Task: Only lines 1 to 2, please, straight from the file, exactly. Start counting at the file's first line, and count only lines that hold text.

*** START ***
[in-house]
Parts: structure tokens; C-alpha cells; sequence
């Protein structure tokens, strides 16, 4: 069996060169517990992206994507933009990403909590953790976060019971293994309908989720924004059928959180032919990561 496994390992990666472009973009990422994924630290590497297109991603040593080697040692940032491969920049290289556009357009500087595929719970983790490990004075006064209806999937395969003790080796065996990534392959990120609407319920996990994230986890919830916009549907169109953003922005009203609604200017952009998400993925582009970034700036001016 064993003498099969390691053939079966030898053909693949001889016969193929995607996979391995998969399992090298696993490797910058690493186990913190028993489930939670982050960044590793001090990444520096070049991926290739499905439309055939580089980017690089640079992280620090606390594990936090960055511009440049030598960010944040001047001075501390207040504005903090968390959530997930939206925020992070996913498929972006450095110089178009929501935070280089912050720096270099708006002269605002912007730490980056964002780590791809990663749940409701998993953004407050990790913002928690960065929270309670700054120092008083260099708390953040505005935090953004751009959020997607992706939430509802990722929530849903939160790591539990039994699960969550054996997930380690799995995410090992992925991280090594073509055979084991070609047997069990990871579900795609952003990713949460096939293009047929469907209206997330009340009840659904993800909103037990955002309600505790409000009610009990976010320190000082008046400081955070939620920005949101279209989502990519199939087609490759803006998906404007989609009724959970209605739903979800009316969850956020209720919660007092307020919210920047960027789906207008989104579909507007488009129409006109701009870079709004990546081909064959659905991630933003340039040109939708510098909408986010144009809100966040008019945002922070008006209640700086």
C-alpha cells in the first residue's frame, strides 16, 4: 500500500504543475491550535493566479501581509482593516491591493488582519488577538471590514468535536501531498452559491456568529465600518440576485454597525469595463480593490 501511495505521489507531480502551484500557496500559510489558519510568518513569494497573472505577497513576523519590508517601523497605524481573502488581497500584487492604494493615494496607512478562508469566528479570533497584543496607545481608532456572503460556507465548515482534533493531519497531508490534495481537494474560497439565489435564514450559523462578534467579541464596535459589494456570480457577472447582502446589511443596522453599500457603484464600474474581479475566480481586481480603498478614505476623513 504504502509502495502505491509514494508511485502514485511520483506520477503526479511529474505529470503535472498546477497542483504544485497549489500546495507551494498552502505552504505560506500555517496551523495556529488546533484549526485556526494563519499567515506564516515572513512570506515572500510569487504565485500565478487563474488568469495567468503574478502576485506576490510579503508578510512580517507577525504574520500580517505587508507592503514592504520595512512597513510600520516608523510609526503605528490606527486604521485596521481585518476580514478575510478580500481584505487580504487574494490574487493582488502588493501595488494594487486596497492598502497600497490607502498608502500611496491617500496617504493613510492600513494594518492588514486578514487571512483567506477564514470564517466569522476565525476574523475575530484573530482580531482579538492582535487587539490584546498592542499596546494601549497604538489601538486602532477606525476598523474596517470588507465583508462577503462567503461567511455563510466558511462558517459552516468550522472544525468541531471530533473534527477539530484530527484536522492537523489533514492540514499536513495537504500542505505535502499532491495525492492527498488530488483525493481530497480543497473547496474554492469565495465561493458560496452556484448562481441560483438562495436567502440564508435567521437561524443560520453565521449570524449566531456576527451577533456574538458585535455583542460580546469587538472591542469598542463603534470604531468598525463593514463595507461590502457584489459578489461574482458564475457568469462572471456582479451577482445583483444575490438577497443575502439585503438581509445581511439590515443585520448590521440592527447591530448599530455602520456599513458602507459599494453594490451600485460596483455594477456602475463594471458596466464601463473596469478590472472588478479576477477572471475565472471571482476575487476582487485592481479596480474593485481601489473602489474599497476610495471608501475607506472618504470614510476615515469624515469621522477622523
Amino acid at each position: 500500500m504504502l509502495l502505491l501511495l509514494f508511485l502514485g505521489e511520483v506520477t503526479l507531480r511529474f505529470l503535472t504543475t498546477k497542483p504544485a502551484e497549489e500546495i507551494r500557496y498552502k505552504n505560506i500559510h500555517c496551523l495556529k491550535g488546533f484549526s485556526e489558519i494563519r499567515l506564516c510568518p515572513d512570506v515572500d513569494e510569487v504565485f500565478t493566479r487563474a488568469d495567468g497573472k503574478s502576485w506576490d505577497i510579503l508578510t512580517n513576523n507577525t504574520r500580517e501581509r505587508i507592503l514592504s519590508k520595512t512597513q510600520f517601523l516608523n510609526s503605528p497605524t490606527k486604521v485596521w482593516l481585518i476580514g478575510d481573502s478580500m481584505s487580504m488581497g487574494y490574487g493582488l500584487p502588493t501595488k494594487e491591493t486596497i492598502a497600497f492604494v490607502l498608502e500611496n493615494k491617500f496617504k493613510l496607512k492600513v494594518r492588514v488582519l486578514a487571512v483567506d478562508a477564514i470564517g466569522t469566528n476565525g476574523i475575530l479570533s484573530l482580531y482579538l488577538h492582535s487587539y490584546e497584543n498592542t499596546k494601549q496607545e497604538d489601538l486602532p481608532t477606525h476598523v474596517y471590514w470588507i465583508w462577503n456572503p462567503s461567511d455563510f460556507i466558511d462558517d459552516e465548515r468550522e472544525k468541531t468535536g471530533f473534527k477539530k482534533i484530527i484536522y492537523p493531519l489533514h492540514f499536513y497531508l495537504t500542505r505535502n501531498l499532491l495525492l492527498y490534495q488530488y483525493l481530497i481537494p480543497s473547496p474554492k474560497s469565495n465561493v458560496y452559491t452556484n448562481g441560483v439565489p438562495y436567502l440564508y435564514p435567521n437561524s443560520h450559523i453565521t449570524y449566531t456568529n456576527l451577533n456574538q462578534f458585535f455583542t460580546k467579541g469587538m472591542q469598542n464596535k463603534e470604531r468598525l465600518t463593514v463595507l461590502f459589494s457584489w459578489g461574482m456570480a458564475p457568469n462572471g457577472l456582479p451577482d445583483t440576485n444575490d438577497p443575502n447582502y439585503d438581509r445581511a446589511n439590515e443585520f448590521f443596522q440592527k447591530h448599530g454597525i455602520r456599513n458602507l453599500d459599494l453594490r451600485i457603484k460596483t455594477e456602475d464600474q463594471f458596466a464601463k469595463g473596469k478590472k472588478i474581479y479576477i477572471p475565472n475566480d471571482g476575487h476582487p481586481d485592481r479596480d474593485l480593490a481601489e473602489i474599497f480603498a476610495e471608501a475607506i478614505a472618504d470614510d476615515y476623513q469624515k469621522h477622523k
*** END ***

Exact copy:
[in-house]
Parts: structure tokens; C-alpha cells; sequence